Together he and I escaped into the desert wastes and raised an army, the likes of which the world had never seen before and never seen since for our army was composed of young children from various surrounding lands and isolated groups of stuffed bears who escaped the Puppet-Master’s slavery, both groups fighting side by side against the terrible armies and Magicks of the evil one!

Together we destroyed his power over the kingdom in a titanic final battle in the desert and afterwards the tyrant was literally torn apart (and by all accounts it was rather messy seeing as unlike his victims, HE wasn’t stuffed) by his formerly oppressed subjects, but sadly this came not before he was able to unleash his last weapon of vengeance, 15 nuclear equipped ICBMs he had brought from the future!

When the news of this oncoming holocaust was transmitted by the resistance forces in the Castle I knew then what I had to do.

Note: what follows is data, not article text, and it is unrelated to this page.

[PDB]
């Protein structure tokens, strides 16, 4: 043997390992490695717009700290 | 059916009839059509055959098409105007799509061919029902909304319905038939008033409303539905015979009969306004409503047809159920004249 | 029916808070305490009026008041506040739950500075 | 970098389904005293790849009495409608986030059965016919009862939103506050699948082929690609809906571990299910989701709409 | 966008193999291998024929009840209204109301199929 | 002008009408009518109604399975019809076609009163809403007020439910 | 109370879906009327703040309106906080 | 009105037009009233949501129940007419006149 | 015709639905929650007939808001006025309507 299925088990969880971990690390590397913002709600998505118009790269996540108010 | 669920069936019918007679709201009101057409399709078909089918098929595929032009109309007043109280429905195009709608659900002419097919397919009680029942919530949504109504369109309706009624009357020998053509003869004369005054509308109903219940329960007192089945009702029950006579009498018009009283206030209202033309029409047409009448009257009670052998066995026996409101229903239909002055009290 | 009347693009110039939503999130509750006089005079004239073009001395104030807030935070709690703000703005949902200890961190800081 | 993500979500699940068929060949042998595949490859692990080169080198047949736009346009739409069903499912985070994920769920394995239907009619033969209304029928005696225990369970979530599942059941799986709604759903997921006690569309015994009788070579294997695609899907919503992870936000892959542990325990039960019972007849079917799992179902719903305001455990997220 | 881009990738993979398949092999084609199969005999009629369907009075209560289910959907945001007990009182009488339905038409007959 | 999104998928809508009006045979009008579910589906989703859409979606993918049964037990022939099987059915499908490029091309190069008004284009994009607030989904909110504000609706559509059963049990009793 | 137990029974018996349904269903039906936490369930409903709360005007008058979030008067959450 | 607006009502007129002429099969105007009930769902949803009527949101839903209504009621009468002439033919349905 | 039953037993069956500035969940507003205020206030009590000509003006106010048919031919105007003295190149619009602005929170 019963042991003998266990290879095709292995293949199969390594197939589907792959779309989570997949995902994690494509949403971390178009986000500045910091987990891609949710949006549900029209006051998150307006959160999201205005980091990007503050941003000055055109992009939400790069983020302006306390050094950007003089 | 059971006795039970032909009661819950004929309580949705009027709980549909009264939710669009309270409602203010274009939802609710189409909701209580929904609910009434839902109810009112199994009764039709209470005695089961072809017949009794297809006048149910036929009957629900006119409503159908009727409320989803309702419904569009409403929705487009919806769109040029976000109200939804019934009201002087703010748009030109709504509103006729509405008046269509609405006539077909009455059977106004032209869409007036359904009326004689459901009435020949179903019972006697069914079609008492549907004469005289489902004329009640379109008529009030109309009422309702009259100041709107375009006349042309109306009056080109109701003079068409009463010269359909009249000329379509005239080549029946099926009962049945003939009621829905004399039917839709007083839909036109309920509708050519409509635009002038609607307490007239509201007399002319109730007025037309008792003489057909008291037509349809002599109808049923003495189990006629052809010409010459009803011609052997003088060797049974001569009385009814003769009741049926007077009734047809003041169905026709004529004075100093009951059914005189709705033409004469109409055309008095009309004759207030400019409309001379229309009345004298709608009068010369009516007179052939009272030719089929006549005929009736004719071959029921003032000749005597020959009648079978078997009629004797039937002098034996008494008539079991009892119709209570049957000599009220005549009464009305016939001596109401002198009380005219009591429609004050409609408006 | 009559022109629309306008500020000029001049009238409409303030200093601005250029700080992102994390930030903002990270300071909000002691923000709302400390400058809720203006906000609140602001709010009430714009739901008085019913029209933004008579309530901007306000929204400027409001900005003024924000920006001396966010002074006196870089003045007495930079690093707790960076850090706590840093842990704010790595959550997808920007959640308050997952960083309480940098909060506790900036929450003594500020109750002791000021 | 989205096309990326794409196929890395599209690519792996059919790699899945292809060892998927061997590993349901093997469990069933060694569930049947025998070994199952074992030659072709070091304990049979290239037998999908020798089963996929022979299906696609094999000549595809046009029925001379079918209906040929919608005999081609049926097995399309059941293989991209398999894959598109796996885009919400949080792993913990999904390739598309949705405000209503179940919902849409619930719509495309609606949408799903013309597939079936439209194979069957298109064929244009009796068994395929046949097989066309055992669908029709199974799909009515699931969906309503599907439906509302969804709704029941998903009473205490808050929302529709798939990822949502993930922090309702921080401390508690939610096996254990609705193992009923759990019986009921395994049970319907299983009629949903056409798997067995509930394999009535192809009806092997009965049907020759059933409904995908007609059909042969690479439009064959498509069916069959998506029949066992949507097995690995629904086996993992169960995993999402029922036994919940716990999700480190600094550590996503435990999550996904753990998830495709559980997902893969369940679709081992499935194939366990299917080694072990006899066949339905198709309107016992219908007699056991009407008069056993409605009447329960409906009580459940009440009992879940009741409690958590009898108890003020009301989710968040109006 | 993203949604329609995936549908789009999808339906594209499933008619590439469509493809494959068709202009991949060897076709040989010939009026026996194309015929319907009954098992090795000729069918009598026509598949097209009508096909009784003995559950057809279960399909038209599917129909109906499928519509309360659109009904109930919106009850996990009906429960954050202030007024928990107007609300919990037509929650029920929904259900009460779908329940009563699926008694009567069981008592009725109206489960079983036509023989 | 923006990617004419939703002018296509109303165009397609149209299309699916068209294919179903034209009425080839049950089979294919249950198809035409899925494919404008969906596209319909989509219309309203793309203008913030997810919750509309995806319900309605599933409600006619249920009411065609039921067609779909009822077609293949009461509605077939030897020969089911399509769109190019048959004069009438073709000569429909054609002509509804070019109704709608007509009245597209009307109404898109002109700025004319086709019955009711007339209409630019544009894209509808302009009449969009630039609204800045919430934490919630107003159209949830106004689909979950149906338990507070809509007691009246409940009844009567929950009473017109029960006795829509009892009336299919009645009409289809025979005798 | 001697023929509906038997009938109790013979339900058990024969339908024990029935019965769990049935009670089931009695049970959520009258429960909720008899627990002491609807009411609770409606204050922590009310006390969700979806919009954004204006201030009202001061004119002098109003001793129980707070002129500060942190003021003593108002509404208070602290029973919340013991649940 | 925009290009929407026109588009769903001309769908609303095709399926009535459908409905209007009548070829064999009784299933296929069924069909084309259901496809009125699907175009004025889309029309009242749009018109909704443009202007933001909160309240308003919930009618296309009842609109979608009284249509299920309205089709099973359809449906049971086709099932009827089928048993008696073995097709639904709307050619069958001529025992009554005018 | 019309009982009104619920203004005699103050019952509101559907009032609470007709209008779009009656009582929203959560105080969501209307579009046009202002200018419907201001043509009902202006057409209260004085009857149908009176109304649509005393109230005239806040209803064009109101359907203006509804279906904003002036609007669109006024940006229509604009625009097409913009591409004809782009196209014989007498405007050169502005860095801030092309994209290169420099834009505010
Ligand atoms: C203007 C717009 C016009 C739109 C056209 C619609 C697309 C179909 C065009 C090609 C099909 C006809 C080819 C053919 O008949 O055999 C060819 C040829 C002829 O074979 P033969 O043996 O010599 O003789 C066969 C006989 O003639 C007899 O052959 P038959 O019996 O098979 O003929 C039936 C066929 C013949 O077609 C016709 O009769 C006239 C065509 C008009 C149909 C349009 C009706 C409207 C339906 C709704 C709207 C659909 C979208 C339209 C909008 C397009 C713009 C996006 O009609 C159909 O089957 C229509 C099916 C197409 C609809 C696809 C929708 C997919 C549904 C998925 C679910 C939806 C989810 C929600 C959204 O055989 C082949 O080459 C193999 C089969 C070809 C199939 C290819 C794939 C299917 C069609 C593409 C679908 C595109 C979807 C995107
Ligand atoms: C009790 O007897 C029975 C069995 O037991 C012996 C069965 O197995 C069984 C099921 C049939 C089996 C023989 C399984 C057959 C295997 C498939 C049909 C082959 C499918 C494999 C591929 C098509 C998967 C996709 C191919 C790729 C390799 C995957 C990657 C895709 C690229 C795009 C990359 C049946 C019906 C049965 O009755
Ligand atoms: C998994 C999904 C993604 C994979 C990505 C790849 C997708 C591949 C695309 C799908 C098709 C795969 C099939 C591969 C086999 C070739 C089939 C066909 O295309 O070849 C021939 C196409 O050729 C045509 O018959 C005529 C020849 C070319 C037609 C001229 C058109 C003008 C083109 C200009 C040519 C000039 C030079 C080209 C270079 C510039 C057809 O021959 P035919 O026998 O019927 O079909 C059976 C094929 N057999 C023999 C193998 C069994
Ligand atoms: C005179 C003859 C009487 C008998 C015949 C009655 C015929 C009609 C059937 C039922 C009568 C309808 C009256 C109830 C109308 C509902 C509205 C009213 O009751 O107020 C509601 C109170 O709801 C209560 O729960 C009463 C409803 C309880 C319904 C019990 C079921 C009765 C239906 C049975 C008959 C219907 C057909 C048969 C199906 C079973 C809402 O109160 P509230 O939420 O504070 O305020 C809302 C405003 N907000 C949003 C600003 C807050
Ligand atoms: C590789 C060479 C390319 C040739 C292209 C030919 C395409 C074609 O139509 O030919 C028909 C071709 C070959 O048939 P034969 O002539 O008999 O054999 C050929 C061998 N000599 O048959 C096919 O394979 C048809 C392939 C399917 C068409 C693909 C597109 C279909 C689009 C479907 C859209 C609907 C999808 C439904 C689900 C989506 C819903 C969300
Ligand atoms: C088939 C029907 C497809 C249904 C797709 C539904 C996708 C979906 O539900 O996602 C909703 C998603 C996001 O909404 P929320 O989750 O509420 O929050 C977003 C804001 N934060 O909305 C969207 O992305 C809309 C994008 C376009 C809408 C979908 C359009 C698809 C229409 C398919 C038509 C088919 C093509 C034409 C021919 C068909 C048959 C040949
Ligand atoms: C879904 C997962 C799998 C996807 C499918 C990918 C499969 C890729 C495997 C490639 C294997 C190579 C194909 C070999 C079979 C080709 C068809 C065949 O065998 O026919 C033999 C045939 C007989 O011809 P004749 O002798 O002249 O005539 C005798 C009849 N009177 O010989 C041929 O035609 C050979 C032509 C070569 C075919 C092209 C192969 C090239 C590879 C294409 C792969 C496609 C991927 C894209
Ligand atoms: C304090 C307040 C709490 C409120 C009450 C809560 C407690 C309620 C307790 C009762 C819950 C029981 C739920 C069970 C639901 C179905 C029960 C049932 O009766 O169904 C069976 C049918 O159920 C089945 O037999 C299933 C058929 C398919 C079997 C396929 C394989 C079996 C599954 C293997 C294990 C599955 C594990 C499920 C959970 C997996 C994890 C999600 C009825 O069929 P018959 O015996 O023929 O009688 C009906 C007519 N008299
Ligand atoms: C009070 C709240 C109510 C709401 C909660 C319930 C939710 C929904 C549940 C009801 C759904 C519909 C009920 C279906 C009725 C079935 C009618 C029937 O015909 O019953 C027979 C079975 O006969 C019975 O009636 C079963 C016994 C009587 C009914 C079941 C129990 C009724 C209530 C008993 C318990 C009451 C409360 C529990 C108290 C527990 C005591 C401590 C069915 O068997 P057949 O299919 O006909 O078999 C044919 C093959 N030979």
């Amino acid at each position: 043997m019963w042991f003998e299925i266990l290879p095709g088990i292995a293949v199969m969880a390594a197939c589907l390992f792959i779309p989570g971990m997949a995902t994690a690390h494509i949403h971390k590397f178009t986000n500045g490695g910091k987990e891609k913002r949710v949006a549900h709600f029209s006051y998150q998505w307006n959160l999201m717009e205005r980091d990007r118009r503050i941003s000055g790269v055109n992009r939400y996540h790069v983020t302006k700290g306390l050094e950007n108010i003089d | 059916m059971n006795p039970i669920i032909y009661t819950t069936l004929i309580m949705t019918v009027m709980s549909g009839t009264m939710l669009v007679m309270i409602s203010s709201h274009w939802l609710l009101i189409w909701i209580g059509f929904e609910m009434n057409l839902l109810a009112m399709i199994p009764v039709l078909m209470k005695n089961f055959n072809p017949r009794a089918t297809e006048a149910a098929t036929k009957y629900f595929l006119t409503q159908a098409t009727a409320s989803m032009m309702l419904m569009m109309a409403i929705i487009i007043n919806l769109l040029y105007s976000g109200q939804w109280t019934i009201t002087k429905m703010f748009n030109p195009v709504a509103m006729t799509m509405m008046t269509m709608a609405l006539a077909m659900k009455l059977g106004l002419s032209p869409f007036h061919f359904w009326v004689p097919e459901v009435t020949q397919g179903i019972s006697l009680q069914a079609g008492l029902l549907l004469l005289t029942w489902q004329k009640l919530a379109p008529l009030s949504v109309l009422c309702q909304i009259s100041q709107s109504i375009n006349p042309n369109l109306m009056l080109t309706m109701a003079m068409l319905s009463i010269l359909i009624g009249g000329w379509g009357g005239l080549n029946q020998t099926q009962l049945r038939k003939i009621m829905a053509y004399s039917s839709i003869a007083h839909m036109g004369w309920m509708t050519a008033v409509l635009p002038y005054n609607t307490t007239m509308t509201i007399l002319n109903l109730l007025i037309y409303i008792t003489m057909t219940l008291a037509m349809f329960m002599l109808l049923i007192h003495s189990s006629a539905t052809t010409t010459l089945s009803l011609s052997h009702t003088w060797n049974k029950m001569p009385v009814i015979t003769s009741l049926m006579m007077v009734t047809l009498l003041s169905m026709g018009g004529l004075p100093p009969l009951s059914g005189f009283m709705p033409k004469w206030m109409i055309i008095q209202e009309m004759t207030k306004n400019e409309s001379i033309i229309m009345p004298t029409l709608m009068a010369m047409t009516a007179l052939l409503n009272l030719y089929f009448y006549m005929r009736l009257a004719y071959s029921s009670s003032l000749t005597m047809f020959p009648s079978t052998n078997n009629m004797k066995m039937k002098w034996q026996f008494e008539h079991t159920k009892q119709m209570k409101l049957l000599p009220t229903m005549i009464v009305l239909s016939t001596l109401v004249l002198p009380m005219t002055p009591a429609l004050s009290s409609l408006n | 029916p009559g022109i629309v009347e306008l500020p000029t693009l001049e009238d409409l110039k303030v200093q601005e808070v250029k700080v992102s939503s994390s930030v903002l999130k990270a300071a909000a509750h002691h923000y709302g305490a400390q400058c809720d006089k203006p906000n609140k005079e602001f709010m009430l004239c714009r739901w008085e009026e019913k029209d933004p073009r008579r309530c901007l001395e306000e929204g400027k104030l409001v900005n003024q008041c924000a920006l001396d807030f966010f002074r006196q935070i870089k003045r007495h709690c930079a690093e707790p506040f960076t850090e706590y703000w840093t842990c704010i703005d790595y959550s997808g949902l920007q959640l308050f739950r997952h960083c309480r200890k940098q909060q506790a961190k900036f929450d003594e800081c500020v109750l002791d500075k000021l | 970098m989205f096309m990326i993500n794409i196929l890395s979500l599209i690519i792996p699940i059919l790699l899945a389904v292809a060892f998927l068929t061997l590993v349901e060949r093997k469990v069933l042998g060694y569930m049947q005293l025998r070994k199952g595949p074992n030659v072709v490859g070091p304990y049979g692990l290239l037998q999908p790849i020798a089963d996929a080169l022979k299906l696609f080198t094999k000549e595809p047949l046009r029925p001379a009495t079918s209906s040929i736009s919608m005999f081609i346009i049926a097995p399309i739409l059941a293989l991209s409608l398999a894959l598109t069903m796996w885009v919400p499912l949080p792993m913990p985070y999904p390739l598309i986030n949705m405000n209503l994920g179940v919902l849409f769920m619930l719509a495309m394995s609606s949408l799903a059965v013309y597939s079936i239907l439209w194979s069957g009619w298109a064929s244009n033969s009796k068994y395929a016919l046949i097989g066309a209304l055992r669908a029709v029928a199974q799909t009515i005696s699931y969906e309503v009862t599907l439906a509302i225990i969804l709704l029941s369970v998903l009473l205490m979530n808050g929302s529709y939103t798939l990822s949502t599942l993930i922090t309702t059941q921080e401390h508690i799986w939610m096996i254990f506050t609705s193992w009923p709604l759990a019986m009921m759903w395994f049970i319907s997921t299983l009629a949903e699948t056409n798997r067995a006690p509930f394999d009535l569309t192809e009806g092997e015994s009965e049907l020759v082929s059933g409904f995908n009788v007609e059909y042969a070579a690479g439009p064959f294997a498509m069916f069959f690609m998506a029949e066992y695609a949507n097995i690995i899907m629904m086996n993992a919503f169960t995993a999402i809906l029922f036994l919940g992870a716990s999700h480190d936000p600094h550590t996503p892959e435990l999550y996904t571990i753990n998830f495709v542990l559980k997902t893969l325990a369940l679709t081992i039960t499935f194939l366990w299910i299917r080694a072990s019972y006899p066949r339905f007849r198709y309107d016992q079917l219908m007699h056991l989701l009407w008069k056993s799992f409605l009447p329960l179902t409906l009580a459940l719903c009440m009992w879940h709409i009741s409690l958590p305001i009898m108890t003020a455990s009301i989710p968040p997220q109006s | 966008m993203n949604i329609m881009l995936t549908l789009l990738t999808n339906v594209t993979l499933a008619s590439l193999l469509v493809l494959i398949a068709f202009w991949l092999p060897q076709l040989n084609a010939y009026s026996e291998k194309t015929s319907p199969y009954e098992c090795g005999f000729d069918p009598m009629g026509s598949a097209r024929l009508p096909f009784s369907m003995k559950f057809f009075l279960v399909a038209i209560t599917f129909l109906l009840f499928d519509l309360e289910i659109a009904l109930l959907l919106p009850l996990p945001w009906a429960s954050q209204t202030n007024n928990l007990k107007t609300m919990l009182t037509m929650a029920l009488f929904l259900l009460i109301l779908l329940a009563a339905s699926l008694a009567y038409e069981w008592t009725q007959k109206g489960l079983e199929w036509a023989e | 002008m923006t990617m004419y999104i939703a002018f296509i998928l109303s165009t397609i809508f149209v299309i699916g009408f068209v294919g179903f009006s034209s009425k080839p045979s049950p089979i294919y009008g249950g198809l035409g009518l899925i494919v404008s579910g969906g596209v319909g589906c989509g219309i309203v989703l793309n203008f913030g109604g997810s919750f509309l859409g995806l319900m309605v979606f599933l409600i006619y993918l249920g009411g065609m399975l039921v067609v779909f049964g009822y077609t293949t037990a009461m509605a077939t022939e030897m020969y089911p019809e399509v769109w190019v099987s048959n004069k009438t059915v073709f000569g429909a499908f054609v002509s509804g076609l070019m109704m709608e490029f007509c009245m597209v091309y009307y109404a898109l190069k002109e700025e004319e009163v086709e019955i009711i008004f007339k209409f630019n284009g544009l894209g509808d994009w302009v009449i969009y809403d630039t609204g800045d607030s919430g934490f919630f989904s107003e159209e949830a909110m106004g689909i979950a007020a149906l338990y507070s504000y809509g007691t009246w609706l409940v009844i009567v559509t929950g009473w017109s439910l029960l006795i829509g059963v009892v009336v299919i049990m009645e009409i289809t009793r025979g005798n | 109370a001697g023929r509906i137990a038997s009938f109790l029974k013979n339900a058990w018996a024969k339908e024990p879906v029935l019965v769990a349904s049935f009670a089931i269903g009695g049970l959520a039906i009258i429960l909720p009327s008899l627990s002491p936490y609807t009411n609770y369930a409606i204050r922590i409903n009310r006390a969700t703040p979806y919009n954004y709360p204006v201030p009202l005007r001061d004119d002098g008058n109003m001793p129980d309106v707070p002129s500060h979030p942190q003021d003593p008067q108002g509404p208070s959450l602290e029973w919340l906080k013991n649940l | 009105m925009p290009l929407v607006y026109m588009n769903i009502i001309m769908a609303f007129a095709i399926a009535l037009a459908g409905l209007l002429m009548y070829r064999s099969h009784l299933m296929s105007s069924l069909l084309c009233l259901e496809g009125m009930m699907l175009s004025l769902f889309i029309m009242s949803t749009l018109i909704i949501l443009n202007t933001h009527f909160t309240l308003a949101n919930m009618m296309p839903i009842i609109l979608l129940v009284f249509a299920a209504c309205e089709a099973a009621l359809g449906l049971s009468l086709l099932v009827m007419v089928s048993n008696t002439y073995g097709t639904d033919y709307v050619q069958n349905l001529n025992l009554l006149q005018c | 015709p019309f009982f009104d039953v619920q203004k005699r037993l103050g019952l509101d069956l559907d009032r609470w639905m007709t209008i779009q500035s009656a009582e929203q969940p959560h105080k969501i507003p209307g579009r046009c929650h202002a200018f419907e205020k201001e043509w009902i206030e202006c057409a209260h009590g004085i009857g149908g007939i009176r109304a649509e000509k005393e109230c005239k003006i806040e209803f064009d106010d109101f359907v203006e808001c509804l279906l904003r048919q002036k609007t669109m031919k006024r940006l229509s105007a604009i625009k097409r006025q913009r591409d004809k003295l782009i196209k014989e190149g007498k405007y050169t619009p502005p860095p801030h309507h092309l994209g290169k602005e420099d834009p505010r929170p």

For though I knew I would not survive, I was secure in the knowledge that me and my friend had broken the Puppet-master’s power by routing his forces thereby paving the way for his defeat, so somehow I was able to manipulate the portal Magick that had brought my friend together and use it to open several portals, one to return his stuffed friend back to his own time and the others to allow our army to escape back to their homes.

However since the portals could only be sealed from the entrance side, I knew I would have to close the portals and would be incinerated mere moments later when the ICBMs hit.

Before I woke up I saw a brief vision of my funeral service, and noted that despite the fact that I will always be remembered for my sacrifice my name was lost in the annuals of history (story of my life…and death apparently), however the name of my stuffed partner would live on forever.